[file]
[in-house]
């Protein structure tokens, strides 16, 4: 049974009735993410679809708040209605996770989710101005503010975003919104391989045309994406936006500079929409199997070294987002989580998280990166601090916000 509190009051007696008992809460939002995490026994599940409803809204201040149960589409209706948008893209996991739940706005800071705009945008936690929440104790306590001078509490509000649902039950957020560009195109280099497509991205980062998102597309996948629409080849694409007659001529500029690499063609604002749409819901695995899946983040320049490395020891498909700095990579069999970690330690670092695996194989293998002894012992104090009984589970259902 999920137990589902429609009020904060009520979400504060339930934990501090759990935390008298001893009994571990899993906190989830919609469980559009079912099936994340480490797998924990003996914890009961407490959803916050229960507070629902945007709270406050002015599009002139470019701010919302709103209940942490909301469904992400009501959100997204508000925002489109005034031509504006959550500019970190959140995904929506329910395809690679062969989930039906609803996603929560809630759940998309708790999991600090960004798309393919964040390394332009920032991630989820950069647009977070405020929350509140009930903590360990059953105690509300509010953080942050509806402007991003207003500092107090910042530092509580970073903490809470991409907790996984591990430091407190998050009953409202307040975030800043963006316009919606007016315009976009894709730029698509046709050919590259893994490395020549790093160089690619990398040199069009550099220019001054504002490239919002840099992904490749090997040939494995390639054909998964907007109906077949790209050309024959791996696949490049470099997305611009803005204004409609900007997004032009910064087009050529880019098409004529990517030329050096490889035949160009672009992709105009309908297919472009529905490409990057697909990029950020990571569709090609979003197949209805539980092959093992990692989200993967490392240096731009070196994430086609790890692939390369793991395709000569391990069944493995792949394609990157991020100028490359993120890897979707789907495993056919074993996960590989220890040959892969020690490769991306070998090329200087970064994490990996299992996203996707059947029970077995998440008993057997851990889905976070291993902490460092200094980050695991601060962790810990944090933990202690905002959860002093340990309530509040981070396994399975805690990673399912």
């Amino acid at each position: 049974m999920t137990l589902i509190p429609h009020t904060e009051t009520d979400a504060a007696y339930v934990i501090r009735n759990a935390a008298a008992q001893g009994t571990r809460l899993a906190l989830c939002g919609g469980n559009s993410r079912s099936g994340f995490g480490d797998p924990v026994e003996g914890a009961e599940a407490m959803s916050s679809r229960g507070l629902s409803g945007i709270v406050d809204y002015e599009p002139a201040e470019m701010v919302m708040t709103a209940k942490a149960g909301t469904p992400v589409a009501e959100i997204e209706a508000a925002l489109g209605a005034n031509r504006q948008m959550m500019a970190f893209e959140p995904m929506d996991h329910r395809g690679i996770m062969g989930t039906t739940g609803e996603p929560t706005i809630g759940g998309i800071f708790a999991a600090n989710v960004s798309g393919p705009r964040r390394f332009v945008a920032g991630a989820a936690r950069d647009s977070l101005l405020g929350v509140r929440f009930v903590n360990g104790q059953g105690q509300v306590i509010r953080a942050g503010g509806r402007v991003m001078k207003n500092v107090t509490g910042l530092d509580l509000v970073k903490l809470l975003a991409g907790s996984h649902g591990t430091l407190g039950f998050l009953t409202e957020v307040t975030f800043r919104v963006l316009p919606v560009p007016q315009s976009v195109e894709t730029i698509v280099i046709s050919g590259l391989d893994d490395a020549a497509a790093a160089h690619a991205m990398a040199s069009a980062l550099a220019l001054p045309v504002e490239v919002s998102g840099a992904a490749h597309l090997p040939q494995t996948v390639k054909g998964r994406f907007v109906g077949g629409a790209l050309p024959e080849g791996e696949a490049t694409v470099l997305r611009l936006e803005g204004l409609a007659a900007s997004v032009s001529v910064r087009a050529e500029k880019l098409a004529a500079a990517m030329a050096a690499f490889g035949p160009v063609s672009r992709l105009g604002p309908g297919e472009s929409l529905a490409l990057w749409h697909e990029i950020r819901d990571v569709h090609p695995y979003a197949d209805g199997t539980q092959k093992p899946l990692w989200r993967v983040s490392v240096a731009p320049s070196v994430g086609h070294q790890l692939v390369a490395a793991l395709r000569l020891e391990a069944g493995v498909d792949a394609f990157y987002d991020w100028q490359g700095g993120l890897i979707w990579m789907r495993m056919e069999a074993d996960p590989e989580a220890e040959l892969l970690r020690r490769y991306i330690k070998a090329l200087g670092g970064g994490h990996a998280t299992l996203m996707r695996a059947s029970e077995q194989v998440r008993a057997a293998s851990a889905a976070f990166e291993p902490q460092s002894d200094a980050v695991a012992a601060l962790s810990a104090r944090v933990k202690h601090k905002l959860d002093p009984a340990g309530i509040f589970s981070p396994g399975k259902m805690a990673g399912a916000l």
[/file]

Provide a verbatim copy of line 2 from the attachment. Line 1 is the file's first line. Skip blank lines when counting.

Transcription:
């Protein structure tokens, strides 16, 4: 049974009735993410679809708040209605996770989710101005503010975003919104391989045309994406936006500079929409199997070294987002989580998280990166601090916000 509190009051007696008992809460939002995490026994599940409803809204201040149960589409209706948008893209996991739940706005800071705009945008936690929440104790306590001078509490509000649902039950957020560009195109280099497509991205980062998102597309996948629409080849694409007659001529500029690499063609604002749409819901695995899946983040320049490395020891498909700095990579069999970690330690670092695996194989293998002894012992104090009984589970259902 999920137990589902429609009020904060009520979400504060339930934990501090759990935390008298001893009994571990899993906190989830919609469980559009079912099936994340480490797998924990003996914890009961407490959803916050229960507070629902945007709270406050002015599009002139470019701010919302709103209940942490909301469904992400009501959100997204508000925002489109005034031509504006959550500019970190959140995904929506329910395809690679062969989930039906609803996603929560809630759940998309708790999991600090960004798309393919964040390394332009920032991630989820950069647009977070405020929350509140009930903590360990059953105690509300509010953080942050509806402007991003207003500092107090910042530092509580970073903490809470991409907790996984591990430091407190998050009953409202307040975030800043963006316009919606007016315009976009894709730029698509046709050919590259893994490395020549790093160089690619990398040199069009550099220019001054504002490239919002840099992904490749090997040939494995390639054909998964907007109906077949790209050309024959791996696949490049470099997305611009803005204004409609900007997004032009910064087009050529880019098409004529990517030329050096490889035949160009672009992709105009309908297919472009529905490409990057697909990029950020990571569709090609979003197949209805539980092959093992990692989200993967490392240096731009070196994430086609790890692939390369793991395709000569391990069944493995792949394609990157991020100028490359993120890897979707789907495993056919074993996960590989220890040959892969020690490769991306070998090329200087970064994490990996299992996203996707059947029970077995998440008993057997851990889905976070291993902490460092200094980050695991601060962790810990944090933990202690905002959860002093340990309530509040981070396994399975805690990673399912």